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Pubmed-Lack of awareness of neurogastroenterology and motility within medical education: Time to fill the gap

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Neurogastroenterol Motil. 2023 Sep 3:e14666. doi: 10.1111/nmo.14666. Online ahead of print.


Disorders of gut-brain interaction (DGBI), previously referred to as functional gastrointestinal disorders, affect 40.3% of adults in the general population and are diagnosed in 34.9% of new adult referrals to secondary care gastroenterology services. Despite their high prevalence, studies published in this issue of Neurogastroenterology and Motility by investigators based in Germany, the UK, and the USA demonstrate a mismatch between the clinical burden of DGBI and their representation in medical school and postgraduate curricula. This review outlines the salient findings of these studies and explores why and how negative perceptions toward DGBI exist, including factors related to misinformation and internalized stigma. The authors propose a selection of strategies to ameliorate physicians' attitudes toward and knowledge of neurogastroenterology and motility including linking trainees with dedicated clinician mentors with an interest in motility, exposing trainees to expert patients who can enhance empathy, extending Balint groups into gastroenterology training, and offering motility apprenticeships in specialist units. Urgent improvements to medical school and postgraduate curricula are required to ensure the longevity of this subspecialty field in gastroenterology, and to ensure the needs of a sizeable proportion of gastroenterology patients are appropriately met.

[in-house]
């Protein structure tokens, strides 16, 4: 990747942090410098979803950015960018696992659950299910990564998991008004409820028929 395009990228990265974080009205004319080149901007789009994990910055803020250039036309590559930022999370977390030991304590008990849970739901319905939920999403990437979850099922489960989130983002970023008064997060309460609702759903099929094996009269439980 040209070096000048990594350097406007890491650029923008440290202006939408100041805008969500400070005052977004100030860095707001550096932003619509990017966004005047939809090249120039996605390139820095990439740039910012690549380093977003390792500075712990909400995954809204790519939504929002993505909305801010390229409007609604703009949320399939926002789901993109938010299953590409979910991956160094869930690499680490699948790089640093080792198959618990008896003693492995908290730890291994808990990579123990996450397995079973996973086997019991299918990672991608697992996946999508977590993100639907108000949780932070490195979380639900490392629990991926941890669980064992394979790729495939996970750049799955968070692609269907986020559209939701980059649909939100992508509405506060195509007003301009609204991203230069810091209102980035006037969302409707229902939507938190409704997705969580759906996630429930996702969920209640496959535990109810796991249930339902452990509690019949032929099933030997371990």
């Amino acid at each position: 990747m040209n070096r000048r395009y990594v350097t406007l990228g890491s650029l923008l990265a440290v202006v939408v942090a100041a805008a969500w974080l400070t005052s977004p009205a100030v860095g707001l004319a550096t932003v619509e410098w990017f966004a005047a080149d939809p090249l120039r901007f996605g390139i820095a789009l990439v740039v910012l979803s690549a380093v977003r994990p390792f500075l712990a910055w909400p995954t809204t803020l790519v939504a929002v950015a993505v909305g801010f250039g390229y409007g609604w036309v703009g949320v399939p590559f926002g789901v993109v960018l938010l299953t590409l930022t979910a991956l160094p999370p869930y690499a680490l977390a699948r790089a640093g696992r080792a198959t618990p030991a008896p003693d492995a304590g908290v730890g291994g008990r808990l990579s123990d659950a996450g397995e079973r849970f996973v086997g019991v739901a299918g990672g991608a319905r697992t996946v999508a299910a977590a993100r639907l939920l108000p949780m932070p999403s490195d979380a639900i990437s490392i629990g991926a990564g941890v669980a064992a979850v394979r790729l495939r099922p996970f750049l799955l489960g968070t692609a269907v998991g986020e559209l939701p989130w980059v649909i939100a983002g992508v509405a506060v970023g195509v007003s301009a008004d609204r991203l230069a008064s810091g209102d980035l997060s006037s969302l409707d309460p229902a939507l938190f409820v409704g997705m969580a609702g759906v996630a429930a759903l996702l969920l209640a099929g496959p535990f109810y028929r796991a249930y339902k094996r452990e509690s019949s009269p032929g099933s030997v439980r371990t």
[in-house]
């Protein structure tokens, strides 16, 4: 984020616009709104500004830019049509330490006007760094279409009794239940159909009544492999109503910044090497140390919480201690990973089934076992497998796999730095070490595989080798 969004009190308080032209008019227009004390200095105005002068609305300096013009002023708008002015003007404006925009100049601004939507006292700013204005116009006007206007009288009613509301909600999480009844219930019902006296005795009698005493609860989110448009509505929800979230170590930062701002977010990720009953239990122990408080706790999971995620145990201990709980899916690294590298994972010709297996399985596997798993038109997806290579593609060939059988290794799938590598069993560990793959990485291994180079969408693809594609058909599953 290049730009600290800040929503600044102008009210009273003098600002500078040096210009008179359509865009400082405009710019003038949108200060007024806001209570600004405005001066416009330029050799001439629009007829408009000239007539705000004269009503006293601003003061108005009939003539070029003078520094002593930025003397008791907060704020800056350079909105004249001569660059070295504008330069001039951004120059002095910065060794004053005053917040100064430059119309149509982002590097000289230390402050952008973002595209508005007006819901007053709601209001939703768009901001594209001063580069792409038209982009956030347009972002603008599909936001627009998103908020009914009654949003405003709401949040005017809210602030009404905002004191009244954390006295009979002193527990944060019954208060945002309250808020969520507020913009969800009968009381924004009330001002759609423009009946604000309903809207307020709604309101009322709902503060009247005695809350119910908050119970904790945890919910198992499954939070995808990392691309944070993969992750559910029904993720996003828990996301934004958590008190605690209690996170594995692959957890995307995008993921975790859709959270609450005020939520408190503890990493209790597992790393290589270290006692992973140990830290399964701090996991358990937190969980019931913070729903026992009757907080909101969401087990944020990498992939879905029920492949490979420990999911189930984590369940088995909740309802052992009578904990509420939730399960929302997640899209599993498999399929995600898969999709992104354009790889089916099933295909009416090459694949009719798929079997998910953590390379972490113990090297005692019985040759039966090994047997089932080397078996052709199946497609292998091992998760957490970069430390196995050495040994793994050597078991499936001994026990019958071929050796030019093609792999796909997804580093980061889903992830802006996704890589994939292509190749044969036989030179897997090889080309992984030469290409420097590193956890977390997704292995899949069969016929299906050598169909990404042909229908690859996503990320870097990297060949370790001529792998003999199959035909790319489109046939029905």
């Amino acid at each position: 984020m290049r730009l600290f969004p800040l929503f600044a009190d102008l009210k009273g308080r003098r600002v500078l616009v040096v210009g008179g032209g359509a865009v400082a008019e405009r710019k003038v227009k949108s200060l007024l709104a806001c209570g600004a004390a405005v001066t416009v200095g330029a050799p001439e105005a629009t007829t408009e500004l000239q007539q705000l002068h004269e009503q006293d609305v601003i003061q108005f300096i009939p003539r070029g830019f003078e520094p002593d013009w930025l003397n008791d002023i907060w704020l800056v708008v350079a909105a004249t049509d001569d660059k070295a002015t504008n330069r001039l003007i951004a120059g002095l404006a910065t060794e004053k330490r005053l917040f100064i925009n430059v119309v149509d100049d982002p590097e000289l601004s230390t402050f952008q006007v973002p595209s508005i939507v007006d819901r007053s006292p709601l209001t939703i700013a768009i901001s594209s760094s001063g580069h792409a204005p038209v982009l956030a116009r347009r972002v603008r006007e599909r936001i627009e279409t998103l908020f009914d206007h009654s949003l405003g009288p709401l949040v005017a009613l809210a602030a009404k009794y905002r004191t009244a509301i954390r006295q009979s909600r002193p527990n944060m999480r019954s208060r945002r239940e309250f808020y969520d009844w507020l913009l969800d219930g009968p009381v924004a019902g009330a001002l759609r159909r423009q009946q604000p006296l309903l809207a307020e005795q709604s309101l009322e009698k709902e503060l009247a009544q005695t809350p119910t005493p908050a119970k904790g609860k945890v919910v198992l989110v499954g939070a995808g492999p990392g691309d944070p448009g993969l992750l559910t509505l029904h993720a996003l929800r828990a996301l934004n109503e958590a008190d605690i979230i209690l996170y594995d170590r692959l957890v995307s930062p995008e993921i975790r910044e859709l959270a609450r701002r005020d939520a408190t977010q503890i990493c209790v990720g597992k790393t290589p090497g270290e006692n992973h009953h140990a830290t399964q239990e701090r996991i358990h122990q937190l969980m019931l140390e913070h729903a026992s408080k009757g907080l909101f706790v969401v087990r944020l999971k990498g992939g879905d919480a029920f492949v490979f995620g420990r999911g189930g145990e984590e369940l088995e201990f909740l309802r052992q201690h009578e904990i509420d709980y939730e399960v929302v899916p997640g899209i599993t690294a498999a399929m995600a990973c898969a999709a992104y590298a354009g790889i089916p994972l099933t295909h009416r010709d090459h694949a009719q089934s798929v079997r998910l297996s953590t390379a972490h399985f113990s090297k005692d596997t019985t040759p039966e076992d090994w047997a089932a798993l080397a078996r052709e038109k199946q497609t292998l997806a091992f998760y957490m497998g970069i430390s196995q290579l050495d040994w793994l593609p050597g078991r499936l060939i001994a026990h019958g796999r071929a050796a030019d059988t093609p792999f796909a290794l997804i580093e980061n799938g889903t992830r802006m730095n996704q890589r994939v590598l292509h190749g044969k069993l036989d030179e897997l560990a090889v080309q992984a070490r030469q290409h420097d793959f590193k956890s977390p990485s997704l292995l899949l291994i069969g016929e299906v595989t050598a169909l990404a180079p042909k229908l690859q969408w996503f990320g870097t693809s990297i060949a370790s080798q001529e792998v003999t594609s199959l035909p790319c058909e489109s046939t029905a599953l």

PMID:37660362 | DOI:10.1111/nmo.14666

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